WENDAKE, QC, June 30, 2011 /CNW Telbec/ - The words of the Premier of
Quebec, Mr. Jean Charest, highlighting in London the priority in terms
of working with the First Nations for the Plan Nord, did not convince the Chief of the Assembly of First Nations of Quebec
and Labrador (AFNQL), Mr. Ghislain Picard. "Even though the majority of
the communities concerned by the project have yet to be genuinely
consulted, it seems that the priority is currently focused on seducing
the investors rather than the First Nations!" declared Mr. Picard.
"Yet, a concerted and inclusive development plan would be welcome, since
an increasing number of First Nations now have their own training and
development tools, bringing together more and more enterprises that are
emerging and open to partnerships. If it were to be more in line with
the First Nations realities, such a plan could be a very interesting
and promising vector of development to which all of the First Nations
would be tempted to adhere" added the Chief of the AFNQL.
Unfortunately, the Plan Nord excludes more First Nations than it includes. And yet, by virtue of the
Canadian Constitution as well as decisions of the Supreme Court of
Canada, the Quebec government is obligated to consult and accommodate
all of the First Nations concerned by the Plan Nord. It must also respect the obligations anticipated by the United
Nations' Declaration on the Rights of Indigenous Peoples, which Canada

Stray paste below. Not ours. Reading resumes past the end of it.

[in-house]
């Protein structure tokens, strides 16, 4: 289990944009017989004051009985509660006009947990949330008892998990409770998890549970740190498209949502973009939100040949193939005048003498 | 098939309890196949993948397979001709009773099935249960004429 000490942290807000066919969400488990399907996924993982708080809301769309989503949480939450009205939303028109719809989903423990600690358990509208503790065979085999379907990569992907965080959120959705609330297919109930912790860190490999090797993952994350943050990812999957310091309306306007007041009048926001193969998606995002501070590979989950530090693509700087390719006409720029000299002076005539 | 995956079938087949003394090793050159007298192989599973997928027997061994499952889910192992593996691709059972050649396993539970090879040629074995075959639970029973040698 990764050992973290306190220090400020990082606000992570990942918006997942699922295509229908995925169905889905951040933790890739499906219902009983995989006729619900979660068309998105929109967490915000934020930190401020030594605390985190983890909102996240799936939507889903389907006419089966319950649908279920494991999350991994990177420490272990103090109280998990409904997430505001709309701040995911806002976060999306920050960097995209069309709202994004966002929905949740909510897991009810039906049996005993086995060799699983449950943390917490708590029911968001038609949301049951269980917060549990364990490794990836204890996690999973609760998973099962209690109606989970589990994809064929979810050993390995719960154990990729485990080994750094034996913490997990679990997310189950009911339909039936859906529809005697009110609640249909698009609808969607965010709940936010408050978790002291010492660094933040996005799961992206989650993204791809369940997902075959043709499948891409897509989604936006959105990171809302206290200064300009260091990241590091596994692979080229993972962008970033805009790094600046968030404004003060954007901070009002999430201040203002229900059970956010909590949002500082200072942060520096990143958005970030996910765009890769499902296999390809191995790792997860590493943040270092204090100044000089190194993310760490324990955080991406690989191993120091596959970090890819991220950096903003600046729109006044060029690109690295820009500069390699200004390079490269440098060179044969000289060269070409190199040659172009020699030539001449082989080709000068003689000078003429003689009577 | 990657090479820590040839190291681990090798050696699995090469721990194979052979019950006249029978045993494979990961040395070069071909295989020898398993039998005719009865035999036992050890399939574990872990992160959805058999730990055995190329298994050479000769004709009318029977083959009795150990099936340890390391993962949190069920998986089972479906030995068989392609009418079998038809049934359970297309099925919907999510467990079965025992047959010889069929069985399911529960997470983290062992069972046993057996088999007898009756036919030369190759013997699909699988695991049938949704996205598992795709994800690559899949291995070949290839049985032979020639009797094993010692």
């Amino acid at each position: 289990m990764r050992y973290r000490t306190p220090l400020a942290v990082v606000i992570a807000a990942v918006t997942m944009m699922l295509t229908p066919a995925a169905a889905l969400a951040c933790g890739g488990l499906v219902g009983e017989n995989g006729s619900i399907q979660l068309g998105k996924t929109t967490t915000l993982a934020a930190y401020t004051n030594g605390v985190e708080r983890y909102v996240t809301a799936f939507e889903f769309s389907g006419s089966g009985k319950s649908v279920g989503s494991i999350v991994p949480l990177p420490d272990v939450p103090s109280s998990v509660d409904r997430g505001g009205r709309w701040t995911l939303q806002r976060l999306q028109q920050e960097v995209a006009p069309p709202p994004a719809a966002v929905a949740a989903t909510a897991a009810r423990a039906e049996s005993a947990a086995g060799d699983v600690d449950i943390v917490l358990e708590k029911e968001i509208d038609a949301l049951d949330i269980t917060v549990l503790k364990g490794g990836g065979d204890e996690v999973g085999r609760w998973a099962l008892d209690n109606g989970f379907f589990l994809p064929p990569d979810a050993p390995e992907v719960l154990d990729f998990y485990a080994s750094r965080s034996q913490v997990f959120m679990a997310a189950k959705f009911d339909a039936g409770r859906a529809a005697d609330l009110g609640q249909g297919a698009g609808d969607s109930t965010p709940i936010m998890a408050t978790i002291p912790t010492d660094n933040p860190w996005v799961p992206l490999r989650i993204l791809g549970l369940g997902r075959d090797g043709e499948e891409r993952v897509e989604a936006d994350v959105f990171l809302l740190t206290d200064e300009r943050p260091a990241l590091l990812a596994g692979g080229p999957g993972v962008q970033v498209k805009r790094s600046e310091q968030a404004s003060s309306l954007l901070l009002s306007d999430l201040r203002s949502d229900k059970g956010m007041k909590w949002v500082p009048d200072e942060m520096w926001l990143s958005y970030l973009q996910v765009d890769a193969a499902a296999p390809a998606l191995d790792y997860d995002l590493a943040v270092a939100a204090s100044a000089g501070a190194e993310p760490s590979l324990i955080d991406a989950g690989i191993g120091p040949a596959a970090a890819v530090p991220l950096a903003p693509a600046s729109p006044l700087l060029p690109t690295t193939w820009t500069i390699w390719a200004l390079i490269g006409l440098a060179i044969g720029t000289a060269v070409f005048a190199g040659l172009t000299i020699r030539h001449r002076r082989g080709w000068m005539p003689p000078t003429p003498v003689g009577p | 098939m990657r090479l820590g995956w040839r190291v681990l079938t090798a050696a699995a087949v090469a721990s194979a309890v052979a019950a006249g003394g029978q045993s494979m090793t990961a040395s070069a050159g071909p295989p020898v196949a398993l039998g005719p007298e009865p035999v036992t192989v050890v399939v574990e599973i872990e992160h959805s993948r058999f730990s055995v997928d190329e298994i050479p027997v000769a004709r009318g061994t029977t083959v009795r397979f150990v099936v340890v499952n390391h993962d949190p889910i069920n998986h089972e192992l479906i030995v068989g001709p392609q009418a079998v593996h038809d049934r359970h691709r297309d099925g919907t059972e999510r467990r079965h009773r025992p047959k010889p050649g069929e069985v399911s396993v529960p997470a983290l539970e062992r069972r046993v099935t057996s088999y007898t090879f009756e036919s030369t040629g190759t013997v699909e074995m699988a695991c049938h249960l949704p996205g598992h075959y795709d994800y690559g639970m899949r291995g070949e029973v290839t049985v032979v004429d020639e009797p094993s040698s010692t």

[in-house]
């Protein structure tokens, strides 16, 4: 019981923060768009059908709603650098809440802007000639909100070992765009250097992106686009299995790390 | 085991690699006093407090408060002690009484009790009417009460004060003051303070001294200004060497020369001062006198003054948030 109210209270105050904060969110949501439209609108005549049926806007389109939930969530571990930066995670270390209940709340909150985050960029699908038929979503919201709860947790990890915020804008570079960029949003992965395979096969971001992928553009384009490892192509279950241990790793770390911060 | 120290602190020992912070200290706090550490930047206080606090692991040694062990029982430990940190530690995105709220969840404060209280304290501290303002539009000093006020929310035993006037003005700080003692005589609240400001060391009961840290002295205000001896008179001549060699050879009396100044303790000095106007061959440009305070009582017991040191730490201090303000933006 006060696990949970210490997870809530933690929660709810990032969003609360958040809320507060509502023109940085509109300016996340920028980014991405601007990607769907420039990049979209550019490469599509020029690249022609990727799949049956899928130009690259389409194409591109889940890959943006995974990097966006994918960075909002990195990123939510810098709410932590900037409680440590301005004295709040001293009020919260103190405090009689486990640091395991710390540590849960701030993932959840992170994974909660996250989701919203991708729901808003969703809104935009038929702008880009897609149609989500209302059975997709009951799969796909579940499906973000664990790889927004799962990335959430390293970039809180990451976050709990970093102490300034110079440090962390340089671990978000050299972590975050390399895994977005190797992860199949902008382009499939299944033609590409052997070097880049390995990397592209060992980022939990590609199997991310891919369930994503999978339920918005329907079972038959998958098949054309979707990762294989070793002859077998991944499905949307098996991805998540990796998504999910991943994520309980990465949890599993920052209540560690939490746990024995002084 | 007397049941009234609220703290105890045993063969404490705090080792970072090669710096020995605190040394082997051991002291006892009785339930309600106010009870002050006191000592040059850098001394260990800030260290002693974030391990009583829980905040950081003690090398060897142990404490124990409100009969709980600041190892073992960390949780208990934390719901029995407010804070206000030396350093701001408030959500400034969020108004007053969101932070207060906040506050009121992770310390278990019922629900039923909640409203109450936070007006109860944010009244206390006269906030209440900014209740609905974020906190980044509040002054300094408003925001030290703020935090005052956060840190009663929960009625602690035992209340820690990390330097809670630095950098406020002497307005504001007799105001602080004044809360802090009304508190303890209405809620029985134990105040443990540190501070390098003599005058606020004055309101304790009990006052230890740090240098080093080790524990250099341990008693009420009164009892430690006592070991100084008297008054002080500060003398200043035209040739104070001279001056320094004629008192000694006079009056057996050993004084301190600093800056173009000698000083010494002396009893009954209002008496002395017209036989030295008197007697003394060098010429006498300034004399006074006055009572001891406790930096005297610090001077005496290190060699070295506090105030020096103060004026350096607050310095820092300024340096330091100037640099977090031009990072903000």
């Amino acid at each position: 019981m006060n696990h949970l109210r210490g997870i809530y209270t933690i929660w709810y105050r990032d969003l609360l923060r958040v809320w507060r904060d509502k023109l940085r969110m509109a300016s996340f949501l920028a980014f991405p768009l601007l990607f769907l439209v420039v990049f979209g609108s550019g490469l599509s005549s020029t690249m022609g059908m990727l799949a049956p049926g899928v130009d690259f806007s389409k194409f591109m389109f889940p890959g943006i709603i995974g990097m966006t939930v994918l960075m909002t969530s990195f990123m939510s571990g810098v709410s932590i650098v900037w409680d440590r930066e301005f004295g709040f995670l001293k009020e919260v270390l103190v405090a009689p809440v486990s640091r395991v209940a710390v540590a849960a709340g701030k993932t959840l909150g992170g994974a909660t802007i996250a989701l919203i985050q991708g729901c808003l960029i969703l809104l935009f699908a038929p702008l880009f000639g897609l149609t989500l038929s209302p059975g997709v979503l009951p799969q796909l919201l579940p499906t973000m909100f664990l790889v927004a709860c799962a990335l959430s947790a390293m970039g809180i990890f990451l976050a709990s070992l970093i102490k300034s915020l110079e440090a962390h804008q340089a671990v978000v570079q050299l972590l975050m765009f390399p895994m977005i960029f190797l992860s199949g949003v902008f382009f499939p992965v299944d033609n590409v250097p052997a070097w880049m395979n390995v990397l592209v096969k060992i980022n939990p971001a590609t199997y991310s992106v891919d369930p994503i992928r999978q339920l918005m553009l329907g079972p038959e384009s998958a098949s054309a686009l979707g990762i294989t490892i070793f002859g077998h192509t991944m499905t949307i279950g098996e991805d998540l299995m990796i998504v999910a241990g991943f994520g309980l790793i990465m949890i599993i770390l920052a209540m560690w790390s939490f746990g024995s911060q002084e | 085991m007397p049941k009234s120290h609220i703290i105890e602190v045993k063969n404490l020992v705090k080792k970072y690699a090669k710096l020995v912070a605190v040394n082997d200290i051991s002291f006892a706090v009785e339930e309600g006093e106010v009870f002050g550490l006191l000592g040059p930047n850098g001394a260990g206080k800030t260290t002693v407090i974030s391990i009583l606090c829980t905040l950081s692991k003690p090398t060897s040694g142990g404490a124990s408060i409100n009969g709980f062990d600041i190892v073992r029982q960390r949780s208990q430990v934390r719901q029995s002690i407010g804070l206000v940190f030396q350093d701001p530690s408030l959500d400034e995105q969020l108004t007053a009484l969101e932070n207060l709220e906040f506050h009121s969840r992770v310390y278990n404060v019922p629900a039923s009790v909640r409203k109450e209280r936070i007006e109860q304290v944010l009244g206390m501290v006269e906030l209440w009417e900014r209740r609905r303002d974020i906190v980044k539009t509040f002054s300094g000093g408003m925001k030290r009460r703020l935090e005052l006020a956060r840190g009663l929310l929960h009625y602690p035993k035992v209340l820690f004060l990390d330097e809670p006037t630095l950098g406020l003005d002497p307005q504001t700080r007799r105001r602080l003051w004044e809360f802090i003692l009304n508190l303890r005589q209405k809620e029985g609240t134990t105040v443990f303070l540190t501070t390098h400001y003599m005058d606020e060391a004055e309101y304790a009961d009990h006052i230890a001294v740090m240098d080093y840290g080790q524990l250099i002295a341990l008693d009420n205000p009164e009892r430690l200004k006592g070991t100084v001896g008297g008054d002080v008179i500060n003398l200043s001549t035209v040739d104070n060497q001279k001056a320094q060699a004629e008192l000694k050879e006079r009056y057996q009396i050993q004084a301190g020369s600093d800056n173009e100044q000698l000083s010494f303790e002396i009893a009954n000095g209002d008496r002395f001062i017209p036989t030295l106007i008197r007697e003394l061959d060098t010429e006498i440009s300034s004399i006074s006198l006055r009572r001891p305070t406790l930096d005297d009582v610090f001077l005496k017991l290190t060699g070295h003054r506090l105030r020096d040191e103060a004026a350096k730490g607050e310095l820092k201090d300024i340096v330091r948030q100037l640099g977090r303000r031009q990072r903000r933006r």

has recently endorsed. In particular, article 32 of the Declaration
stipulates that "States shall consult and cooperate in good faith with
the indigenous peoples concerned through their own representative
institutions in order to obtain their free and informed consent prior
to the approval of any project affecting their lands or territories and
other resources, particularly in connection with the development,
utilization or exploitation of mineral, water or other resources." The
Chief of the AFNQL is calling for full and complete recognition of the
Declaration by the Quebec government, which has yet to do so, as well
as respect for its obligations. "For as long as our communities are
required to set up roadblocks so that the government will deem it
necessary to sit down and negotiate agreements, Quebec will not find
any allies among the First Nations. And yet these allies are greatly
needed for its Plan Nord" continued Mr. Picard.
Keep in mind that the Charest government accepted to meet with the Conseil des Innus de Pessamit, after they supported the community youth who opposed the Plan Nord and who, as a pressure tactic, had blocked, in an alternating fashion,
route 138 which crosses the reserve. Quebec and Pessamit then reached a
memorandum of understanding for the purposes of establishing the
general framework of a special negotiation process targeting dispute
resolution among the Innu of Pessamit. "This is not necessarily the
manner in which the First Nations hope to be consulted. If the priority
of the Quebec government is to work with the First Nations, then Mr.
Charest must review his approach" concluded Mr. Picard.
Is the Plan Nord destined to be just another missed opportunity between
the First Nations and the Québécois? That is not the hope of the First Nations - regardless of whether or
not they have already reached agreements.
About the AFNQL:
The Assembly of First Nations of Quebec and Labrador is the regional
organization uniting the 43 Chiefs of the First Nations of Quebec and
SOURCE ASSEMBLY OF FIRST NATIONS OF QUEBEC AND LABRADOR
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